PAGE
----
All data were acquired using a 3-T Siemens Magnetom TrioTim syngo MR B17 scanner. The parameters used for high-resolution T1 MPRAGE structural images were: repetition time (TR), 2 s; echo time (TE), 25.6 ms; voxel size, 1 mm3; and slice thickness, 1 mm. The parameters used for functional images were: T2-weighted echo planar imaging sequence; TR, 2 s; TE, 30 ms; field of view, 192 mm; voxel size, 3mm3; number of slices, 40; inter-slice time, 62 ms; and number of volumes, 173. All fMRI data were preprocessed and analyzed using SPM12 (fil.spm@ucl.ac.uk, London) software. The first two scans were acquired in order to account for field inhomogeneities, and were not included in analysis. All functional data were first realigned, then slice time corrected, co-registered to structural space, and then normalized using SPM12 DARTEL toolbox to the standard brain in the Montreal Neurological Institute (MNI) space. All scans were smoothed using an 8 mm Gaussian kernel. General Linear models were created for each individual subject and each experimental condition. Data analysis was conducted at the single-subject (fixed-effects) and group levels (random-effects). Statistical significance for all analyses was set at P < 0.05 [cluster-level false discovery rate (FDR) corrected (voxel extent k > 10)]. The following T-contrasts were created for the main effects of Target (Target vs. No Target), Feedback (Mirror vs. Veridical), and Target-directed MVF.

• Contrast 1: Main effect of Target-directed movement,

(Target[mirror]+Target[veridical])>(No-Target[mirror] +No-Target[veridical])

• Contrast 2: Main effect of Mirror feedback,

(Target[mirror]+No-Target[mirror])>(Target[veridical] +No-Target[veridical])

• Contrast 3: Effect of target-directed movement with mirror feedback,

Target[mirror]>(Target[veridical]+No-Target[mirror]+ No-Target [veridical])

Conjunction Analysis

A conjunction analysis (Friston et al., 1999) was used to identify brain regions commonly activated for the main effect of Target-directed movement (contrast 1) and Mirror feedback (contrast 2). Thereafter, strength of activation was tested for each condition, in the regions identified by the conjunction analysis. For this, a mask was created for the thresholded activation map of the conjunction and beta scores were extracted from each main effect of condition and compared using an ANOVA. Statistical significance was set at FDR corrected p < 0.05; with minimal cluster size of k = 10. Post hoc comparisons were done using Tukey’s honest significant difference test. Effects were considered significant at p < 0.05.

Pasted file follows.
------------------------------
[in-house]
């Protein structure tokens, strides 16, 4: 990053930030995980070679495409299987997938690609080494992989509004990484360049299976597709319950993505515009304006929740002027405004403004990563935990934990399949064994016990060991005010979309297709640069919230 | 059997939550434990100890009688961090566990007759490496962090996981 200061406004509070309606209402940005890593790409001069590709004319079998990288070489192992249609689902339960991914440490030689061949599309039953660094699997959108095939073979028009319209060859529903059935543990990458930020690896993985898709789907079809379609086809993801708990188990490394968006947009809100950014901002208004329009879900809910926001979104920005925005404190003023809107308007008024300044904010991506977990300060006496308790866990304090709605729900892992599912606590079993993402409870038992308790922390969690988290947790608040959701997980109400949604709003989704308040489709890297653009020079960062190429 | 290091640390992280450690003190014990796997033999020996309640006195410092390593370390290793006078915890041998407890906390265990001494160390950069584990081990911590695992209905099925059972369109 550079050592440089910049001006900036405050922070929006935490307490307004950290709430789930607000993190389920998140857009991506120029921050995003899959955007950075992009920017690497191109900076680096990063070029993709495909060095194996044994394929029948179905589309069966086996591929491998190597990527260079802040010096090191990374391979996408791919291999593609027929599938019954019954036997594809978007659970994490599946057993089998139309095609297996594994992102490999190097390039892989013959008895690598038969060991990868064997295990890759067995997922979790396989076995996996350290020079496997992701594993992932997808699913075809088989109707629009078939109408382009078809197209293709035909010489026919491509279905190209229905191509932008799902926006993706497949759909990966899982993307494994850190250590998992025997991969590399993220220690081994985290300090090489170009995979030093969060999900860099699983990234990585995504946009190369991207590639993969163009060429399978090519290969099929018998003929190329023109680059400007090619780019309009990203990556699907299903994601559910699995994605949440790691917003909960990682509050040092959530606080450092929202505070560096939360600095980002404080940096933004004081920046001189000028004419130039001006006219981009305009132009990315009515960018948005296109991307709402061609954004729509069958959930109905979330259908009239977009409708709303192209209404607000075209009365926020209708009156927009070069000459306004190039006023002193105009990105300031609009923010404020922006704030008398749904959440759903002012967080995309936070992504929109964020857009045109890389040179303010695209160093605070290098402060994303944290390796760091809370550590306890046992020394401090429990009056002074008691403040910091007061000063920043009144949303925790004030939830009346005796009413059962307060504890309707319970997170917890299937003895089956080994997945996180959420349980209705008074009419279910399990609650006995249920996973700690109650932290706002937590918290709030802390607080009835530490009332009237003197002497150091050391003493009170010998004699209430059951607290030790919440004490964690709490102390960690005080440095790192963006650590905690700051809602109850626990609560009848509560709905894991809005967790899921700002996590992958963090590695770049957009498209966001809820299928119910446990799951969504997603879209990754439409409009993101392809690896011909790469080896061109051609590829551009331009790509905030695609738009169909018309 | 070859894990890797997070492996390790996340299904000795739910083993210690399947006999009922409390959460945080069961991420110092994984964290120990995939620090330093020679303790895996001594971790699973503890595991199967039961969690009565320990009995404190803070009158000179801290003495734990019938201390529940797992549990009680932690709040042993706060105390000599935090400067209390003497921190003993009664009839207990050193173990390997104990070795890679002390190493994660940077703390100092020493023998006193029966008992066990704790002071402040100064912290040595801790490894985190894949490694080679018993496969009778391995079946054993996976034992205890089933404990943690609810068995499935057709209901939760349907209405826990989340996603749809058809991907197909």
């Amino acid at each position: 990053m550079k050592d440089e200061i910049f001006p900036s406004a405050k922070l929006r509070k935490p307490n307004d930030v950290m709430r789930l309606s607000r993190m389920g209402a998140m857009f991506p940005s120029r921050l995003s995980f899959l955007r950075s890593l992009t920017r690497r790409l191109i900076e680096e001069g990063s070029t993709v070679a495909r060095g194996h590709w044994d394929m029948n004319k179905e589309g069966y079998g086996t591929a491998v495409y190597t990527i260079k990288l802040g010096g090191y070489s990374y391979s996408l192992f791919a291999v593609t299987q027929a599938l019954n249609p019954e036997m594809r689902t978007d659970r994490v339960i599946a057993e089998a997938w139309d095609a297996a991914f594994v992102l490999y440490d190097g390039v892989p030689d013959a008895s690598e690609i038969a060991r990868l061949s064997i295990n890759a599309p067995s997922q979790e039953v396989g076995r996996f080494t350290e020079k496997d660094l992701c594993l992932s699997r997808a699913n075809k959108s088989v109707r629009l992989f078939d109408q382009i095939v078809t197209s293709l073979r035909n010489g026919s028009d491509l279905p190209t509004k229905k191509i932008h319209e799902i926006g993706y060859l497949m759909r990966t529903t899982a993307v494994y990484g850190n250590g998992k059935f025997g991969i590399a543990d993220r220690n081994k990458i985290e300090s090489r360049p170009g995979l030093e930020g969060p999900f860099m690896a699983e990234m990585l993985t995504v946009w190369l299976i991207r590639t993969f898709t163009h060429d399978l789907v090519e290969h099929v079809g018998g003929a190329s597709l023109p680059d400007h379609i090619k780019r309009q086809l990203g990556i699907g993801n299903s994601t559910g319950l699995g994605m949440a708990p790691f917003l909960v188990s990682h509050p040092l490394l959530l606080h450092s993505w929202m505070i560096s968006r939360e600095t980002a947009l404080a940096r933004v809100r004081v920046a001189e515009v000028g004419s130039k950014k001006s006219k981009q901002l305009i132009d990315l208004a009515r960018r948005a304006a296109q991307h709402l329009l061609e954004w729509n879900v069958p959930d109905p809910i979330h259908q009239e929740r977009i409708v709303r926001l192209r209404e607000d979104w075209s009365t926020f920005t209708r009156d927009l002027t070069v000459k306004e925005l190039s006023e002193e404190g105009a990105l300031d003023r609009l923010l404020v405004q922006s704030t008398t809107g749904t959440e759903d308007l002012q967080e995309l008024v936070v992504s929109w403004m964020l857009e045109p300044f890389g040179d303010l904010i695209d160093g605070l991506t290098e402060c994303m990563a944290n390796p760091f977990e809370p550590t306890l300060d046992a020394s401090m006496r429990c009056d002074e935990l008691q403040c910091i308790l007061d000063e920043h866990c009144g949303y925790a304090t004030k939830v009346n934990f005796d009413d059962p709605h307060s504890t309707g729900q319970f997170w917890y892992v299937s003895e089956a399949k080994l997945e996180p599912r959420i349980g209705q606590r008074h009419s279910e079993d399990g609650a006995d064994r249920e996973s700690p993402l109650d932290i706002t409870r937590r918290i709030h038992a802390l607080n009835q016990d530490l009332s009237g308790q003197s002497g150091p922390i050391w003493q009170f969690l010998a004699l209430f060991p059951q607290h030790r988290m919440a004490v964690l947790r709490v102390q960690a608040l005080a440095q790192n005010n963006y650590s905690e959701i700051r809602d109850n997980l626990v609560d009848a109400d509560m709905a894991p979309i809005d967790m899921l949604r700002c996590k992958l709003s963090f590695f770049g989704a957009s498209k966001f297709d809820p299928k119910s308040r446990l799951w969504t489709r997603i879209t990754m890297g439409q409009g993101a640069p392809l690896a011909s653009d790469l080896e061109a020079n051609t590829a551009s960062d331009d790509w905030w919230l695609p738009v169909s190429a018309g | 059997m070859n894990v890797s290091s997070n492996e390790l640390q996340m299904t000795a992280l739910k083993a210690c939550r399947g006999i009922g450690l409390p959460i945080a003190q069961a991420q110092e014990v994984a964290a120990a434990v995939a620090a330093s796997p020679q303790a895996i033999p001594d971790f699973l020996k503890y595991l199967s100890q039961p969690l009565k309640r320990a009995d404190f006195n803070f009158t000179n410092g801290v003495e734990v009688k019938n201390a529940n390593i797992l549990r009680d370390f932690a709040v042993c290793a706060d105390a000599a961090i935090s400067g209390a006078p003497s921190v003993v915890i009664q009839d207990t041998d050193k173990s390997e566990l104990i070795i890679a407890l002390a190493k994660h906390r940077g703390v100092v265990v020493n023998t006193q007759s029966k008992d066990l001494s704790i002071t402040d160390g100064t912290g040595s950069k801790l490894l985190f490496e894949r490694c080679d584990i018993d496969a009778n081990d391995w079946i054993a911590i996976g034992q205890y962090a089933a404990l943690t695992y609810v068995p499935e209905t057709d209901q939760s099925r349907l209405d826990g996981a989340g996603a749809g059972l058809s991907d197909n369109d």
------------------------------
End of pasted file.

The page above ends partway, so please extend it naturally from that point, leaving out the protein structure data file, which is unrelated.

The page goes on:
Functional Connectivity

Functional connectivity has been described as the experiment and time-dependent causal influences that one brain region exerts over another (Friston, 1994). In this study, functional connectivity was quantified between the ipsilateral parietal cortex and ipsilateral motor cortex using the generalized psychophysiological interaction (PPI) toolbox for SPM12. PPI analysis estimates which voxels in the brain increase in connectivity with a given seed region of interest during a particular behavioral task (O’Reilly et al., 2012). The seed region for the ipsilateral parietal cortex was defined as the highest activated voxel in contrast 3 (MT+ > VT+MT-VT-). The mean MNI x, y, z coordinates (±1 SD) of the seed was 24 ± 2.4, -60 ± 3.3, 63 ± 2.9, corresponding to the superior parietal lobule (BA7). The seed was located on the medial bank of the intraparietal sulcus (mIPS), corresponding to area IPS3 (Swisher et al., 2007). This region has been shown to respond to visuomotor processing of a target in the contralateral space (Davare et al., 2012).

The functional connectivity map for the seed of interest with the rest of the brain was generated for each subject and each condition. The PPI interactions were then compared using an analysis of variance (ANOVA) testing the effect of interest contrast and a repeated measures analysis of variance (rmANOVA) at group level testing the following contrast:

• Effect of target-directed movement with mirror feedback,

Target[mirror]PPI>(Target[veridical]PPI+No-Target [mirror]PPI+No-Target[veridical]PPI)

PPI coefficients were extracted from each subject for each condition for the connectivity between the seed region and motor cortex and then compared using a two-way rmANOVA with factors: Target-directed movement (Target, No-Target), and Feedback type (Veridical, Mirror). Statistical significance was set at p < 0.05.